MicroDMA and LEDs

[Jordan] has been playing around with WS2812b RGB LED strips with TI’s Tiva and Stellaris Launchpads. He’s been using the SPI lines to drive data to the LED strip, but this method means the processor is spending a lot of time grabbing data from a memory location and shuffling it out the SPI output register. It’s a great opportunity to learn about the μDMA available on these chips, and to write a library that uses DMA to control larger numbers of LEDs than a SPI peripheral could handle with a naive bit of code.

DMA is a powerful tool – instead of wasting processor cycles on moving bits back and forth between memory and a peripheral, the DMA controller does the same thing all by its lonesome, freeing up the CPU to do real work. TI’s Tiva C series and Stellaris LaunchPads have a μDMA controller with 32 channels, each of which has four unique hardware peripherals it can interact with or used for DMA transfer.

[Jordan] wrote a simple library that can be used to control a chain of WS2812b LEDs using the SPI peripheral. It’s much faster than transferring bits to the SPI peripheral with the CPU, and updating the frames for the LED strip are easier; new frames of a LED animation can be called from the main loop, or the DMA can just start again, without wasting precious CPU cycles updating some LEDs.

19 thoughts on “MicroDMA and LEDs

  1. It’s worth noting that, at least for the MSP430 processors that I’ve worked with, the DMA suspends the processor for 2 clock cycles for each byte or word moved. It’s still much faster than using the CPU, and doesn’t require all of the register saving and popping and returning, etc… but it’s not the DMA you might expect from a regular computer.

    I’m definitely going to take a look at this because I will be needing to use DMA for SPI very soon and would like to see a good example.

    1. Even if the CPU isn’t suspended outright, the DMA operations access data on the internal bus, possibly causing the CPU to be delayed if it also wants to access data on the same bus at the same time. On some chips you can adjust the settings for burst size, or bus priority.

    2. MSP430’s DMA implementation is not true DMA. I’ve been disappointed by that fact for some projects, as well. The ARM architecture on the other hand, is a true DMA, which performs moving data from memory locations to peripherals and vice versa with cycle-stealing intervention or interruption. The only processor utilization required is to setup the DMA parameters, buffers, etc. Depending on the specific application, additional processor intervention will be required to either fill the buffers periodically or pull the data out of the buffer to do something useful. On Atmel’s ARMs (don’t remember about TI’s ARMs), the DMAs are even optionally double-buffered to prevent fragmentation of the buffer during those times when buffer manipulation needs to occur in the application logic. That’s really handy.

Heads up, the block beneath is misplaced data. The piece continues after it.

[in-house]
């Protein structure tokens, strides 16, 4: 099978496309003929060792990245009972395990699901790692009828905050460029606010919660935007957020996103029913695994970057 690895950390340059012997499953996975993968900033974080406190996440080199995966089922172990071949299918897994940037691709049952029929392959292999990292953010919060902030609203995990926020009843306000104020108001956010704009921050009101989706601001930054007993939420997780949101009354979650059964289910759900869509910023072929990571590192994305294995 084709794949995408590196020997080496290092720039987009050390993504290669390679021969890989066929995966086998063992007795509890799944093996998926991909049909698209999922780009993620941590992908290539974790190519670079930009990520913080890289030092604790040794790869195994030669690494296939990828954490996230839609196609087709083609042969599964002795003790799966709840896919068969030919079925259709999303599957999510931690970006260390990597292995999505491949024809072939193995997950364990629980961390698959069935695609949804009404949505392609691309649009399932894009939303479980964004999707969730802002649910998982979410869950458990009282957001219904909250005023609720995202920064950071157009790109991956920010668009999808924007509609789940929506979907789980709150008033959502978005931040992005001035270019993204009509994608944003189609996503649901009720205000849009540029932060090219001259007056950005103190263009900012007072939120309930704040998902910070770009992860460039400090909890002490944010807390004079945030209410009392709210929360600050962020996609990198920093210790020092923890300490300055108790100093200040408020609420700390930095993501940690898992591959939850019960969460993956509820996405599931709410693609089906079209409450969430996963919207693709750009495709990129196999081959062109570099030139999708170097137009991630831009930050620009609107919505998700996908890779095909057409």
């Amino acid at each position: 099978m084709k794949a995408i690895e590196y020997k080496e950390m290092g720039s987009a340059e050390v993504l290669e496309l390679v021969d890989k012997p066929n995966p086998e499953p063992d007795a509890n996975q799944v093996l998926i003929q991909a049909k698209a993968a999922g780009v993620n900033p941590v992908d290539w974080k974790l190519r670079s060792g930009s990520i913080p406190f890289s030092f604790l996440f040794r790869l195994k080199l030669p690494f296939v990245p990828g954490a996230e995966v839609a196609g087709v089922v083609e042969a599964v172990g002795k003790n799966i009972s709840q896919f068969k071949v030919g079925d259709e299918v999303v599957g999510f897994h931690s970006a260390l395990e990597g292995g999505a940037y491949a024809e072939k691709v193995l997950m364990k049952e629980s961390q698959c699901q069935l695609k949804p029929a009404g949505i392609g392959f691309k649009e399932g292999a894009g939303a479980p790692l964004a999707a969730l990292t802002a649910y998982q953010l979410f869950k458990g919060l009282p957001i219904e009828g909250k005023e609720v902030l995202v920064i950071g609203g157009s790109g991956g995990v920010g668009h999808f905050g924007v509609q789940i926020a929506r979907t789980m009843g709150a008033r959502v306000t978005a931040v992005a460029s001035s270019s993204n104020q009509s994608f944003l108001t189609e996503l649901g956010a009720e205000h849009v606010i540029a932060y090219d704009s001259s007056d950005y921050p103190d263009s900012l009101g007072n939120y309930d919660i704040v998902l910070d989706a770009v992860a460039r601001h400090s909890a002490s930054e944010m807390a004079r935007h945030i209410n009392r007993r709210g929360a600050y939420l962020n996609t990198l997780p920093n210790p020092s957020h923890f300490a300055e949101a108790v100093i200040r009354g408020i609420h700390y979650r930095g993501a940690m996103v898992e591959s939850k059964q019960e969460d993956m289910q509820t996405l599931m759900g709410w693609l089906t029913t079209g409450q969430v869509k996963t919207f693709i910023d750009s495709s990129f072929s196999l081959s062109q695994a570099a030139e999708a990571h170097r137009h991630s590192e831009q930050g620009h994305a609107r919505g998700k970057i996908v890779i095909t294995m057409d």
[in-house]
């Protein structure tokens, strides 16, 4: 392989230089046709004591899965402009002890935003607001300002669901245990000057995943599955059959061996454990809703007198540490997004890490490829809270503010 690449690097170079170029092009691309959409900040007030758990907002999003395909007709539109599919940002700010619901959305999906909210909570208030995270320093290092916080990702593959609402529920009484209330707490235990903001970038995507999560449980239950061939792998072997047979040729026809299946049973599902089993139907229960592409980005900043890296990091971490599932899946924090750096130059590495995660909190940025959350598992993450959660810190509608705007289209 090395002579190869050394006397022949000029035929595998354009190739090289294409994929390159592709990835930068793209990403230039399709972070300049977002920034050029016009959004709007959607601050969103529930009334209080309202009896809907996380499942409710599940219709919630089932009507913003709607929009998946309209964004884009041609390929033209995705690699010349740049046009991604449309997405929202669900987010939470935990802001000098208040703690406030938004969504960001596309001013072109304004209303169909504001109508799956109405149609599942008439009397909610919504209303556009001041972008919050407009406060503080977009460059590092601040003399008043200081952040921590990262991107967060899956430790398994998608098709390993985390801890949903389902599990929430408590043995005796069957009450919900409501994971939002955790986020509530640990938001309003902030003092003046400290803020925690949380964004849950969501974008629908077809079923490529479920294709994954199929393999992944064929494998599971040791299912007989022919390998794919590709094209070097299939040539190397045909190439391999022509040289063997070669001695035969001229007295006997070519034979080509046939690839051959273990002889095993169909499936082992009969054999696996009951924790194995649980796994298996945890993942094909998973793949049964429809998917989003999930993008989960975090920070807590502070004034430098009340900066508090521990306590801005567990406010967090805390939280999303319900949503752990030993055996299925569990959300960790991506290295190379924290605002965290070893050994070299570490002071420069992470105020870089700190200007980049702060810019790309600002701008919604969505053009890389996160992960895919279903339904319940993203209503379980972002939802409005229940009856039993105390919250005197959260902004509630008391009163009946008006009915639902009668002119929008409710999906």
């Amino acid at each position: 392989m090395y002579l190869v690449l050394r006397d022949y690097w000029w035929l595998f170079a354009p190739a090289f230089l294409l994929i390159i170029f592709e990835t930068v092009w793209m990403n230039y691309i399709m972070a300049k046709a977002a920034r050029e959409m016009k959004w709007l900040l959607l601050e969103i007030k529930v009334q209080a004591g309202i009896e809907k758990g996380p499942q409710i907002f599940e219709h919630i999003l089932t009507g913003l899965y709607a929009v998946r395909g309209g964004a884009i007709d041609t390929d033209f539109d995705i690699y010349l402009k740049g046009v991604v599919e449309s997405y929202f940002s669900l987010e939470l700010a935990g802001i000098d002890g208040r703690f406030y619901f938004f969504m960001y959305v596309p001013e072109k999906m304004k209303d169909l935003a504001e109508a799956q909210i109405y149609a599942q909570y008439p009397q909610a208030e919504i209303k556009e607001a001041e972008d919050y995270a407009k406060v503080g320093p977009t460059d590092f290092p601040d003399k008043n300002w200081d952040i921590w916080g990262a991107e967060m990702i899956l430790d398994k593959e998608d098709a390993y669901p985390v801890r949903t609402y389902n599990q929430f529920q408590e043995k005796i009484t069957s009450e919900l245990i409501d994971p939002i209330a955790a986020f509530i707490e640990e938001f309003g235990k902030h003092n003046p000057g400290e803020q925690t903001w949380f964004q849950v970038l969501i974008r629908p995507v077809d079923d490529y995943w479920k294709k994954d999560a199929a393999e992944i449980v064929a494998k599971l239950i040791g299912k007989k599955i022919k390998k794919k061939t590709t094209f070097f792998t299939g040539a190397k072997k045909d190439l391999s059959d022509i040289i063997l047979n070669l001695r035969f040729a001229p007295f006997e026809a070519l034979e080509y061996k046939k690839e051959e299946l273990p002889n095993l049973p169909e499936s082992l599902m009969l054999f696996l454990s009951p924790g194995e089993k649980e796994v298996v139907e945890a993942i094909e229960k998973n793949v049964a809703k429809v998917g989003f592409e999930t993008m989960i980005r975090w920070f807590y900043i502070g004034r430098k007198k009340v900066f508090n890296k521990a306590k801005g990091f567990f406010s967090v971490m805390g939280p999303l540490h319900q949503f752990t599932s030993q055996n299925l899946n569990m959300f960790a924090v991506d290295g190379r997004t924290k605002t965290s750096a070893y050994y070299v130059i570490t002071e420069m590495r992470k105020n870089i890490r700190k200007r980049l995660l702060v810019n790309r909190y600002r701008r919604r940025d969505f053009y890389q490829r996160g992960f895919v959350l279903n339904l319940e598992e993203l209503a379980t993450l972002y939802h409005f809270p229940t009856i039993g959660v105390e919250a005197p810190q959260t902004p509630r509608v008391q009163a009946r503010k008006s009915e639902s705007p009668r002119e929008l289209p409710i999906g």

3. Thanks for pointing this out, but I’m fairly certain that’s not an issue with TI’s M4 microcontrollers (at least, not with the Stellaris or Tiva C Series controllers). From the datasheet: “The μDMA controller’s usage of the bus is
      always subordinate to the processor core, so it never holds up a bus transaction by the processor.
      Because the μDMA controller is only using otherwise-idle bus cycles, the data transfer bandwidth
      it provides is essentially free, with no impact on the rest of the system.”

  2. Stupid question time… I just can’t seem to grasp this DMA stuff. Sure, it takes care of reading from memory and shuffling the data out to your LEDs (in this case). But, you still have to feed that memory location with information and you still need to check that the information you’ve put in there has been sent before feeding new stuff in, right? You could do that check via an interrupt I’m sure but to a novice it sounds pretty much like using any other peripheral like the EUSART? With the EUSART you feed TXREG (I’m using PIC terms here as that’s the only thing I’ve played with) with your data and then go about your day until the interrupt triggers letting you know that you can feed new data in.

    What am I missing?

    1. If you’re doing single values to a single location, nothing really (if it has hardware interrupt when it is complete).
      Think of it like that register but on steroids where you can write a whole stack of values which the DMA then trickles out independently (and when it finishes it, it can cause an IRQ on the processor so you can quickly load in a new block or whatever). Depending upon the capabilities of the DMA engine, they can do more complex things like multiple destinations, multiple sources and various combinations so can be very flexible but it does depend upon the application as to how much it gains you (compared to the overhead of setting it up and feeding it new tasks on completion).